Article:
As unfunded-mandate legislation awaits a final House vote, an
examination of how the issue impacts higher education seems in
order. These laws or regulations, usually federal, require certain
actions by others, usually states, but provide no funds to carry
them out. Eliminating such unfunded mandates has become a battle
cry in the Republican-controlled Congress.
Medicaid is often used as an example of an unfunded mandate.
Federal law specifies who and how much is covered, but states are
required to share the expense, with the percentage share specified
by federal law (between 30 and 50 percent).
Universities are inundated with unfunded mandates, creating an
almost uncontrollable bureaucracy in higher education. Unfunded
mandates come not only from the federal government, but from state
governments and quasi-government agencies such as the National
Collegiate Athletic Association and a multitude of accrediting
agencies. At the University of Missouri at Columbia, our medical
center alone has 138 different groups that specify various rules
and regulations affecting it.
No one really knows what all this costs. But for those of us
who run colleges and universities, unfunded mandates are placing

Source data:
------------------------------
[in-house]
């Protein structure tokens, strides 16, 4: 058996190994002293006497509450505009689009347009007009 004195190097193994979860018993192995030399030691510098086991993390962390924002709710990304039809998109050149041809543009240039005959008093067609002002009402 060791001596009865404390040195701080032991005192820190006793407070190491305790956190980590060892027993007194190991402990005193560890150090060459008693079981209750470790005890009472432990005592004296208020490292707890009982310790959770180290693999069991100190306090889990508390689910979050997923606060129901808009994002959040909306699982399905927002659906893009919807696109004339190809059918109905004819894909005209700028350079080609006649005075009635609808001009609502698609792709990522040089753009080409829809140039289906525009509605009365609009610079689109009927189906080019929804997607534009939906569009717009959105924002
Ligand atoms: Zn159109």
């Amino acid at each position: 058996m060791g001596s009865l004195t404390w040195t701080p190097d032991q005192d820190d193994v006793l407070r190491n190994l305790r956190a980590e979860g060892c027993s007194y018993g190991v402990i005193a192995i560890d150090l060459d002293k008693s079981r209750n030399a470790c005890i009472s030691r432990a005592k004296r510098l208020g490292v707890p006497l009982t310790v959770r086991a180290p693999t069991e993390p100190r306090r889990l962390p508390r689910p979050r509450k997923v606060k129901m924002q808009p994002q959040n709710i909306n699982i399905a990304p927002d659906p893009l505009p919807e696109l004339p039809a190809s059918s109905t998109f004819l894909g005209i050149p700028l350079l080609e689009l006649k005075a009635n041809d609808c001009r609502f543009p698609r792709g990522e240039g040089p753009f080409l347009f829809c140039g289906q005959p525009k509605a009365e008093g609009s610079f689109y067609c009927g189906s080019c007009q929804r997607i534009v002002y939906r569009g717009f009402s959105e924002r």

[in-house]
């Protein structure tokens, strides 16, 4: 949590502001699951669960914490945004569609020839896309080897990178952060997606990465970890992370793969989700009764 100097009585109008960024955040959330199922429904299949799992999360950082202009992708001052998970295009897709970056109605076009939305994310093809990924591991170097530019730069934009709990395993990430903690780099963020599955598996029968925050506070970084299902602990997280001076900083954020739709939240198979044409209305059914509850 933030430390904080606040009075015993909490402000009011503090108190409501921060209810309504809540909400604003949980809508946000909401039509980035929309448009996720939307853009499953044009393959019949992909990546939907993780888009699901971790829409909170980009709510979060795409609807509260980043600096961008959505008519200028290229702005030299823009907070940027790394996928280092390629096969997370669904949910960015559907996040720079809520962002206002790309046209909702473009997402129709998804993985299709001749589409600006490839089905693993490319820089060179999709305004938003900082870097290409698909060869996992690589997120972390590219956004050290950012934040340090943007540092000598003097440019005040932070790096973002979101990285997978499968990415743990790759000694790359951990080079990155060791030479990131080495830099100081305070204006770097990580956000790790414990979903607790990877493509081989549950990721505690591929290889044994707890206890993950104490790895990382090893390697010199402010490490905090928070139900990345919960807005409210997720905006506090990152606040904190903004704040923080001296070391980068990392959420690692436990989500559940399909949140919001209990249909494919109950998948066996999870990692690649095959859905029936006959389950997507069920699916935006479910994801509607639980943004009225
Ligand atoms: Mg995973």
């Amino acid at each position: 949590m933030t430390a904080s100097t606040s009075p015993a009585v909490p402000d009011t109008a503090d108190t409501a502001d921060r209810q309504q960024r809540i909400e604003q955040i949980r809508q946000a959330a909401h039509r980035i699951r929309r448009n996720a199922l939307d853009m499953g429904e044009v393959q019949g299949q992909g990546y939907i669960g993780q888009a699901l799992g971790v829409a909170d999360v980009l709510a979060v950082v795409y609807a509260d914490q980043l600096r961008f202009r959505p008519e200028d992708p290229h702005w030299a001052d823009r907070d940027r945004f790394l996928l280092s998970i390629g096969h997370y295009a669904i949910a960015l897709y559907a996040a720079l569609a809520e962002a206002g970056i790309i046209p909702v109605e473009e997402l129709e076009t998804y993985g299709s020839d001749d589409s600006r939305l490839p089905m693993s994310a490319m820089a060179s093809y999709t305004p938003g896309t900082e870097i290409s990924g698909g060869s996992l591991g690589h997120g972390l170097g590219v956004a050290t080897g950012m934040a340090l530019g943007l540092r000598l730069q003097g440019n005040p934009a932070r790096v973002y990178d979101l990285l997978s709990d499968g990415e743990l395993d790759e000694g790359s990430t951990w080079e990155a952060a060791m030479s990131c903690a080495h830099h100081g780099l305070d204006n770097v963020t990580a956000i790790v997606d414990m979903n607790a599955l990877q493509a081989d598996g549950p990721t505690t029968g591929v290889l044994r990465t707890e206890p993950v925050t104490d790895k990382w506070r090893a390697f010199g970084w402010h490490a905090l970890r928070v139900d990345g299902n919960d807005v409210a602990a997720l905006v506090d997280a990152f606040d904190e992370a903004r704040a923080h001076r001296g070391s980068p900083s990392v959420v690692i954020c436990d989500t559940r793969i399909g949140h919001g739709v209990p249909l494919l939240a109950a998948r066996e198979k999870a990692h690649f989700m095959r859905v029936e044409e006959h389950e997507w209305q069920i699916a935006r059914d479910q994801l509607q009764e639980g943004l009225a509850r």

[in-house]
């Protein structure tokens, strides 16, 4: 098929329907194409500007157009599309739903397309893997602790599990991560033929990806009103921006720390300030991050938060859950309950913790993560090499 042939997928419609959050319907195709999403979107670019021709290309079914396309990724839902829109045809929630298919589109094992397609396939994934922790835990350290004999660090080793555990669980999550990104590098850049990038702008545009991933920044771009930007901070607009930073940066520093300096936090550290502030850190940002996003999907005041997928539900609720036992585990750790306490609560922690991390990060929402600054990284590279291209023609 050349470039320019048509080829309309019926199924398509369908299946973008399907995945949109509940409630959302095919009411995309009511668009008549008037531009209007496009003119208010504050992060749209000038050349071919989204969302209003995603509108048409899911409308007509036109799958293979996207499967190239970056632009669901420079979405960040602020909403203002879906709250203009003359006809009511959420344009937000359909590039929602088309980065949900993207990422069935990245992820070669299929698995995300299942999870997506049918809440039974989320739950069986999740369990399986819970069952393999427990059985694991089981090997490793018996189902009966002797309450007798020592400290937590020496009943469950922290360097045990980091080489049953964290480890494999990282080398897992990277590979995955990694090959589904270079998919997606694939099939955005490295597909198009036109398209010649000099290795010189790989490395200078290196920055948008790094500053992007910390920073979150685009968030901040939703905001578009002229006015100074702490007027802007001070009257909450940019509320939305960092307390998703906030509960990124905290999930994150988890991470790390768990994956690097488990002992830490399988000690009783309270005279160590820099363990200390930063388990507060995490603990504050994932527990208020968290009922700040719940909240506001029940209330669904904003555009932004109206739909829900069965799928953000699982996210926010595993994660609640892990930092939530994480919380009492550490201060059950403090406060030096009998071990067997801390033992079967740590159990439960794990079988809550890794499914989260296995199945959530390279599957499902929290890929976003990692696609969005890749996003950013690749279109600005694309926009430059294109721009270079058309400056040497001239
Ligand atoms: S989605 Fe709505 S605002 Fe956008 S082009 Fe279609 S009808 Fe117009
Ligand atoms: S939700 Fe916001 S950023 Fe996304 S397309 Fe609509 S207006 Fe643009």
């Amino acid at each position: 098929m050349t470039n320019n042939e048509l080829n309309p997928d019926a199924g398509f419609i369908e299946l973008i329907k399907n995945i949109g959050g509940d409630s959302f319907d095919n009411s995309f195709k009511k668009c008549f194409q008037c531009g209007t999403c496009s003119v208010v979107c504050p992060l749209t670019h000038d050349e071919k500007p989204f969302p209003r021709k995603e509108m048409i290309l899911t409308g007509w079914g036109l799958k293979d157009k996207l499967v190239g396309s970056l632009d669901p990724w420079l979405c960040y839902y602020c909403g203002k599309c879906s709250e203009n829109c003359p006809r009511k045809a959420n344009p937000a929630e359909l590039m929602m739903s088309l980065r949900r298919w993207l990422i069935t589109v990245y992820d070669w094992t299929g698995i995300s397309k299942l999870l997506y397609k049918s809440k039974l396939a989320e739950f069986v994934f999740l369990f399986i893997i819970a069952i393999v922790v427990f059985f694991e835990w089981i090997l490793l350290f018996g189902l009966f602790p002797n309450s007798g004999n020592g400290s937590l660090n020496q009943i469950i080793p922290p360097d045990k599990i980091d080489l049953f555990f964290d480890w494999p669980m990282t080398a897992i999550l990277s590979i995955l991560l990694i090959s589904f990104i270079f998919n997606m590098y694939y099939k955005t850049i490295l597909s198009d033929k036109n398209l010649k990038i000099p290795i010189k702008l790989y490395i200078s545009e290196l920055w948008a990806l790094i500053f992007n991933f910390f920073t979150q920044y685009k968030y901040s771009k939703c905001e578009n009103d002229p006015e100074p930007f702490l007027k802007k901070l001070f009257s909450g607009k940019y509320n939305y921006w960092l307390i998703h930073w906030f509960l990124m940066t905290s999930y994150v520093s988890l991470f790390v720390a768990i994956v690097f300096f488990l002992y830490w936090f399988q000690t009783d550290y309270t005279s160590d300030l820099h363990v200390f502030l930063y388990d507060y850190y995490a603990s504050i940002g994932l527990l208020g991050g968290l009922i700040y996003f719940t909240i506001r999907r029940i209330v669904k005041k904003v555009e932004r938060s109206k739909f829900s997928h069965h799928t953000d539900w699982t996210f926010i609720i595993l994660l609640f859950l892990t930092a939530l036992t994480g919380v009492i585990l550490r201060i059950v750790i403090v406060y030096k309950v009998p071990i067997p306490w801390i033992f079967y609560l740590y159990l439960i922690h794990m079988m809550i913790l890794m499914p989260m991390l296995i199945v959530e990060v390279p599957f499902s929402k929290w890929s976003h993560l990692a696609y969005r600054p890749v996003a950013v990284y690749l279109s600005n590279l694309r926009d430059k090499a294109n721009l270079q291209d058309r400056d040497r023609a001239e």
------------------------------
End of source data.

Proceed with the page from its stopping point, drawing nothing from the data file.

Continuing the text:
increasing financial pressure on our institutions. I set out to
estimate the impact of unfunded mandates on our university over the
past decade. The scope and complexity of all those costs, such as
those attributed to our accrediting agencies, makes this a
formidable task. However, the costs we could clearly pinpoint add
up to $80 million for the last 10 years. So, very conservatively
estimated, MU has averaged $8 million a year in unfunded mandates
over a decade.
What are these unfunded mandates and how did we calculate the
costs? First, consider that they do not include services delivered
to the poor and elderly in our university hospital. Medicare and
Medicaid fund medical services at less than actual cost. Full
funding for these services would drive our total for unfunded
mandates $170 million higher - $78 million for Medicare and $92
million for Medicaid.
There are literally hundreds of regulations and acts with which
MU must comply, most of them overly prescriptive. While I have
nothing but positive feelings about the original principle or
intentions embodied in a number of these regulations, the
expensive, bureaucratic, paperwork-laden nightmare that has
resulted in no way serves our constituents or our nation well.
Examples of the mandates' impacts include:
MU is required by law to establish and maintain an office of
environmental health and safety. This office - itself an unfunded
mandate - oversees our compliance with the Environmental Protection
Agency (at a cost of $2.6 million for the past decade), Nuclear
Regulatory Commission ($2.76 million), Department of Transportation
($235,000), Health and Human Services ($264,000), U. …